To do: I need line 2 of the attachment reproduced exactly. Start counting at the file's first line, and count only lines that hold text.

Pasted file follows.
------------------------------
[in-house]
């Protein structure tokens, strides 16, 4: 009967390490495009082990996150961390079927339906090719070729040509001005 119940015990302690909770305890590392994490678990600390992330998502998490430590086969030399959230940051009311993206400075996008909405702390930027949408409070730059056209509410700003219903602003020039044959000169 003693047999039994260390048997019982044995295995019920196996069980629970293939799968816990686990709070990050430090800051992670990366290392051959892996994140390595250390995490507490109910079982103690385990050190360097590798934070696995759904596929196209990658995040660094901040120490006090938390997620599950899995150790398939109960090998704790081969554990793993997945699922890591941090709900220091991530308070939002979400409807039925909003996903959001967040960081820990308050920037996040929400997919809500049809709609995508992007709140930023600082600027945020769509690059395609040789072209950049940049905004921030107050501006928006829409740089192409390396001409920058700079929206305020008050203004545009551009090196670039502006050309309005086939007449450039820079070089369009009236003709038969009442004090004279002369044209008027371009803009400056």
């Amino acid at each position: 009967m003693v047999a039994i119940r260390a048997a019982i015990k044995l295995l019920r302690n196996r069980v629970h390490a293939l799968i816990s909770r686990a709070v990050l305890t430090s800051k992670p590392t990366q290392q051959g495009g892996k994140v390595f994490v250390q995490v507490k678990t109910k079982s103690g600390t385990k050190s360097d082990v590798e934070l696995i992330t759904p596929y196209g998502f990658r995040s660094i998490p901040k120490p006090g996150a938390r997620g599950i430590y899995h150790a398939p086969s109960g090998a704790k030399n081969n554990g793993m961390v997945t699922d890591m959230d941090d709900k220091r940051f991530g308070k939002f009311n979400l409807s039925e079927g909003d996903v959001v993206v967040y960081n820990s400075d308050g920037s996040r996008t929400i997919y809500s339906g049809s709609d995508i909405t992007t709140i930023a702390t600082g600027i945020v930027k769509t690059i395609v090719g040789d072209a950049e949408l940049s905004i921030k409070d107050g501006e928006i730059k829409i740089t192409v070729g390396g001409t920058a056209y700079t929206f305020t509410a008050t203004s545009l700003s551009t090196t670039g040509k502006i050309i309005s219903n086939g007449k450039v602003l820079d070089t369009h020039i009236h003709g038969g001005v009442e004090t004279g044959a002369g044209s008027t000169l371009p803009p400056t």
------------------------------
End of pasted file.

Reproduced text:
């Protein structure tokens, strides 16, 4: 009967390490495009082990996150961390079927339906090719070729040509001005 119940015990302690909770305890590392994490678990600390992330998502998490430590086969030399959230940051009311993206400075996008909405702390930027949408409070730059056209509410700003219903602003020039044959000169 003693047999039994260390048997019982044995295995019920196996069980629970293939799968816990686990709070990050430090800051992670990366290392051959892996994140390595250390995490507490109910079982103690385990050190360097590798934070696995759904596929196209990658995040660094901040120490006090938390997620599950899995150790398939109960090998704790081969554990793993997945699922890591941090709900220091991530308070939002979400409807039925909003996903959001967040960081820990308050920037996040929400997919809500049809709609995508992007709140930023600082600027945020769509690059395609040789072209950049940049905004921030107050501006928006829409740089192409390396001409920058700079929206305020008050203004545009551009090196670039502006050309309005086939007449450039820079070089369009009236003709038969009442004090004279002369044209008027371009803009400056």